Journal of Systematic Palaeontology



A CRITICAL RE-EVALUATION OF THE LATE TRIASSIC DINOSAUR TAXA OF NORTH AMERICA


Sterling J. Nesbitt a1, Randall B. Irmis a2 and William G. Parker a3
a1 American Museum of Natural History, Central Park West at 79th Street, New York, NY 10024, USA and Lamont-Doherty Earth Observatory, Columbia University, 61 Rt. 9W, Palisades, NY 10964, USA
a2 Museum of Paleontology and Department of Integrative Biology, 1101 Valley Life Sciences Building, University of California, Berkeley, CA 94720–4780, USA
a3 Division of Resource Management, Petrified Forest National Park, P.O. Box 2217, Petrified Forest, AZ 86028, USA

Article author query
nesbitt sj   [PubMed][Google Scholar] 
irmis rb   [PubMed][Google Scholar] 
parker wg   [PubMed][Google Scholar] 

Abstract

The North American Triassic dinosaur record has been repeatedly cited as one of the most complete early dinosaur assemblages. The discovery of Silesaurus from Poland and the recognition that Herrerasaurus and Eoraptor may not be theropods have forced a re-evaluation of saurischian and theropod synapomorphies. Here, we re-evaluate each purported Triassic dinosaur from North America on a specimen by specimen basis using an apomorphy-based approach. We attempt to assign specimens to the most exclusive taxon possible. Our revision of purported Late Triassic dinosaur material from North America indicates that dinosaurs were rarer and less diverse in these strata than previously thought. This analysis concludes that non-dinosaurian dinosauriforms were present in North America in the Late Triassic. Most of the proposed theropod specimens are fragmentary and/or indistinguishable from corresponding elements in the only well-known Triassic theropod of North America, Coelophysis bauri. No Triassic material from North America can be assigned to Sauropodomorpha, because none of the purported ‘prosauropod’ material is diagnostic. Recent discovery of the skull and skeleton of Revueltosaurus callenderi from Arizona shows that it is a pseudosuchian archosaur, not an ornithischian dinosaur. As a result, other purported North American ornithischian teeth cannot be assigned to the Ornithischia and therefore, there are no confirmed North American Triassic ornithischians. Non-tetanuran theropods and possible basal saurischians are the only identifiable dinosaurs recognised in North America until the beginning of the Jurassic Period.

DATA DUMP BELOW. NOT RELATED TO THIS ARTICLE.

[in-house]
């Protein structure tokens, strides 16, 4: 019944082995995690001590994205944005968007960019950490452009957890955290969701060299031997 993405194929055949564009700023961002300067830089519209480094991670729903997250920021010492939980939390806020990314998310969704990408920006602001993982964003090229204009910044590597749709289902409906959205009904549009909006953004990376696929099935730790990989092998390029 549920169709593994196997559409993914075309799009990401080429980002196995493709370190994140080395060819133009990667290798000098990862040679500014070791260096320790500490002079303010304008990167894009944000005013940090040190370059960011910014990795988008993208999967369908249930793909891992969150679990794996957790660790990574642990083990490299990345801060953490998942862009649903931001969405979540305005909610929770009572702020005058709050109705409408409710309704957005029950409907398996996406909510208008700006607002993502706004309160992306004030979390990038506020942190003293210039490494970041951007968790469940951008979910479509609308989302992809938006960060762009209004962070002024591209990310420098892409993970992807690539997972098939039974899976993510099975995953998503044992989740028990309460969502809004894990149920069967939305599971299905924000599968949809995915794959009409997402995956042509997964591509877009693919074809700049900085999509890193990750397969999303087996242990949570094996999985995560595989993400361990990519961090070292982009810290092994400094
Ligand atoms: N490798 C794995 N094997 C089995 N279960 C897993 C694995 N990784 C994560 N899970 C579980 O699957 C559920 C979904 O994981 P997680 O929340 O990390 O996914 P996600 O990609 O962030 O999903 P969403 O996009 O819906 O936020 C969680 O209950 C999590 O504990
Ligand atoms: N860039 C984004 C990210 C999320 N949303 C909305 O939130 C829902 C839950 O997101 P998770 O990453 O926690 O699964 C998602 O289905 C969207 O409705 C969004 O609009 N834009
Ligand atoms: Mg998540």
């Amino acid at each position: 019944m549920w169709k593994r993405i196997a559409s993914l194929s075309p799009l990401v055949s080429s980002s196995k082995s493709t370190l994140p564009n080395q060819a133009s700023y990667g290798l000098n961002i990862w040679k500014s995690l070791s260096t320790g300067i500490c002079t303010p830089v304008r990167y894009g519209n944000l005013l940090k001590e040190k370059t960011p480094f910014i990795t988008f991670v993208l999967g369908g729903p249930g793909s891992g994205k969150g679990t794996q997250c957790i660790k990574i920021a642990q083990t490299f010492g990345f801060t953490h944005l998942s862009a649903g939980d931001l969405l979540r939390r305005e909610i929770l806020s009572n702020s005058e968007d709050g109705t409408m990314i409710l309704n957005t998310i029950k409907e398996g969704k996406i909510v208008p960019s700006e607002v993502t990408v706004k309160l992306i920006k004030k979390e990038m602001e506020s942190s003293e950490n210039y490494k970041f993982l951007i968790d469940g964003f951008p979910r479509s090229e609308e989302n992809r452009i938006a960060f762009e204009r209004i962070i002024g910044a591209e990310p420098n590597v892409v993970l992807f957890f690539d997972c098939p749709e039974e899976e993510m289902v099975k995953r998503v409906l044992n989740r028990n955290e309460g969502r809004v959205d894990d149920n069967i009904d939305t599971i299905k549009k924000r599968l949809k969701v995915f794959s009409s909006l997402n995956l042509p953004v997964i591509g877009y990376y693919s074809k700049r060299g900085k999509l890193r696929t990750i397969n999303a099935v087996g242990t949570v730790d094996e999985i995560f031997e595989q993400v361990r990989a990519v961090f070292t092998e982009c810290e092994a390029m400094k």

Key Words: Dinosauria; Ornithischia; Saurischia; Theropoda; Triassic; early diversity.